Please remove this thread.

Trump it. I’m done.

It could be that UK-based users, particularly those, shall we say, of a certain age (e.g. me) would only “expect” North American terminology in the same spirit of weary resignation that we expect Microsoft products to default to American page sizes and spelling. By all means give those who prefer North American usage the chance to have it, but please allow us quaint old Brits to keep our hemidemisemiquavers, minims and breves. And our bars (I’ll raise a glass to that).


Do you have any reference that claims “measure line” is correct American Musical English?

I’ve never seen it, and this“measure+line”+music&source=bl&ots=MTyganI48h&sig=ucCHVnlB84dZvtunZ9JzWskndio&hl=en&sa=X&ved=0ahUKEwjjhM-31I3QAhXMJ8AKHb3rDy8Q6AEIJDAC#v=onepage&q=“measure%20line”%20music&f=false (written by a professor of music theory, music history and analysis at Julliard) states that it is wrong.

“Measures” is simply what my orchestration professor suggested me to use for counting bars when I was talking about my marked history essay with him 6 months ago. (e.g.: “mm. 3-6” in lieu of “bar 3-6”.)

Maybe what I supposed is wrong. Probably this varies among different schools or even different professors. Anyway, I will respect the book you consulted: use barline in lieu of measure line.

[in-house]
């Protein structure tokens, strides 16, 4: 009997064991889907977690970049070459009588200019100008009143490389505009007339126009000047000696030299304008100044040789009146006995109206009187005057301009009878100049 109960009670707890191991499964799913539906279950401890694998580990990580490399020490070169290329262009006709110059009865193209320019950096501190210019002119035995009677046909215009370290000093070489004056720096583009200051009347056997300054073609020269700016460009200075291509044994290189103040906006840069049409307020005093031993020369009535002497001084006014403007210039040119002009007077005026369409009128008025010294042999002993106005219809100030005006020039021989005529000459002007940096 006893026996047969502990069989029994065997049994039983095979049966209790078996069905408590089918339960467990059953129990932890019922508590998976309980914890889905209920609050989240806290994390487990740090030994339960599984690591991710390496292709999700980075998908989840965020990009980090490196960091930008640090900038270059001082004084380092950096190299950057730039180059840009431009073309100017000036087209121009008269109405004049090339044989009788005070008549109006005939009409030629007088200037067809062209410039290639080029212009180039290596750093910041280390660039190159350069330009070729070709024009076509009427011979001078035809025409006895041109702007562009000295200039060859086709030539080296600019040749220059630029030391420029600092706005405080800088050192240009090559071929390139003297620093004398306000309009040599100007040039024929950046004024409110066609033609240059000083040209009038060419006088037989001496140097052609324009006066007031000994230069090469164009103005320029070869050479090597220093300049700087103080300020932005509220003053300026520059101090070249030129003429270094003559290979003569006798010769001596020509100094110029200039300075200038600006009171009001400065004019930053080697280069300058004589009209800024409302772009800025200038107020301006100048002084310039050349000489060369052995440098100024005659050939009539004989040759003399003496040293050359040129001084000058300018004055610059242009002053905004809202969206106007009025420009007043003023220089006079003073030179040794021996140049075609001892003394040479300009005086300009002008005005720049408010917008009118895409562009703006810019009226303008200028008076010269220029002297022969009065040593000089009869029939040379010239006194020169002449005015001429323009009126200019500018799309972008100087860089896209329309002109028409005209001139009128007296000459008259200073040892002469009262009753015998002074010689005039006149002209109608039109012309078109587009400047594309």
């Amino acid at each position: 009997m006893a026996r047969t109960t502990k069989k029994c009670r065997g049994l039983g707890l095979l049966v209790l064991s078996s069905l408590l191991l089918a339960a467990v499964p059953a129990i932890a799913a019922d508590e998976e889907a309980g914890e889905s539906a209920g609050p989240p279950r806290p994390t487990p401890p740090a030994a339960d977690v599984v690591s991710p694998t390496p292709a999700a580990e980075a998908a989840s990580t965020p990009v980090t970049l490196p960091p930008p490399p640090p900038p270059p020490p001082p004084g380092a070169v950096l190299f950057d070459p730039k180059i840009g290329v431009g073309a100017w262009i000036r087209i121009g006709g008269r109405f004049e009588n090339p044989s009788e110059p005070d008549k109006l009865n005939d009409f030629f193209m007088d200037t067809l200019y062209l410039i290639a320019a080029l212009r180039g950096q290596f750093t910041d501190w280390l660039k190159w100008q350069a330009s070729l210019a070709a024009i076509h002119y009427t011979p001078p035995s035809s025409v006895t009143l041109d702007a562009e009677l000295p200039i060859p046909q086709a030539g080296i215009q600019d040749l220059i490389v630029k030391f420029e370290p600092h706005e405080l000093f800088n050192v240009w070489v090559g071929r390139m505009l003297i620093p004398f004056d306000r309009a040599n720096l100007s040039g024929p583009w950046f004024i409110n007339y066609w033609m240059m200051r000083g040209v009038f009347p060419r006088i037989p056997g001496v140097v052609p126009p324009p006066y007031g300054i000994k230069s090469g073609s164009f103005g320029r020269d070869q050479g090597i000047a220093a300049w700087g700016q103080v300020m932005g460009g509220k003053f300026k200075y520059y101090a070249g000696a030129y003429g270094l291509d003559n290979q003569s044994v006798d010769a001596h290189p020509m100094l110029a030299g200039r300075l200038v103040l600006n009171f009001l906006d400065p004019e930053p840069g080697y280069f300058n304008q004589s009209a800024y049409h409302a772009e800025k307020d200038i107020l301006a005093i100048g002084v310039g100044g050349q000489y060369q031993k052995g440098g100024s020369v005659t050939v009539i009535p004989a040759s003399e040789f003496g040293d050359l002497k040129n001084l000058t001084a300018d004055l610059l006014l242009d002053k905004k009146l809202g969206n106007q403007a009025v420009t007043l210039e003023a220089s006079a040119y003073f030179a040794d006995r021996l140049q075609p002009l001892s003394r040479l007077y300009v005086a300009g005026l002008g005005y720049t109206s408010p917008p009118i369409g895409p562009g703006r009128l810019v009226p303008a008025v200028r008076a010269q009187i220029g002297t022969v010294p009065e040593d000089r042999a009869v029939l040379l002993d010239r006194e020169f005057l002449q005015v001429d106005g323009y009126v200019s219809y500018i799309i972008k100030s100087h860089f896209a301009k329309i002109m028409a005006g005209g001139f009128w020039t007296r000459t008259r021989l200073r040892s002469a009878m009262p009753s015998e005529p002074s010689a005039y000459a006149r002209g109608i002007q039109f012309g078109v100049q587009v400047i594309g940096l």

Americans refer to measures but to barlines and not measure lines. Don’t try to assign standard logic to this or, for that matter, to anything in the extremely eclectic English language!

For what it’s worth I’m a professor at an American university (University of Illinois at Urbana-Champaign) and I use “bar” and “measure” interchangeably.

from the doc options of a rather famous American notation app… :slight_smile:

In that example I (North American) wouldn’t have to think twice about what was meant by bar or measure. Third bar or third measure. Either. I wouldn’t consciously notice any difference.
Now hemidemisemi quaver does force a moment of panic as I have to think what is that in normal terms. Let alone having to say it out loud with a straight face or, even worse, having to write it more than once in a lifetime.

By the same token - and without a hint of hostility - I prefer minim to ‘half note’ when it’s actually a quarter - of the breve :wink:.

But then - I’ll grant you - a breve is hardly the briefest of notes…

Well the British have always been masters of making sure foreigners would have difficulty figuring out meanings. They certainly wouldn’t be able to pronounce words correctly given their spelling. Who would expect “St. John Smith” to be pronounced “sinjin smyth”? It’s taking an already difficult task, given English spelling ambiguity, to a whole other level.
But we love them. Long live the BBC. And I genuinely mean that. That’s why I have the BBC News app on my iPad.

This situation actually made me disappointed: Nobody till now in this thread talks about anything other than terminology among what I listed in my original post.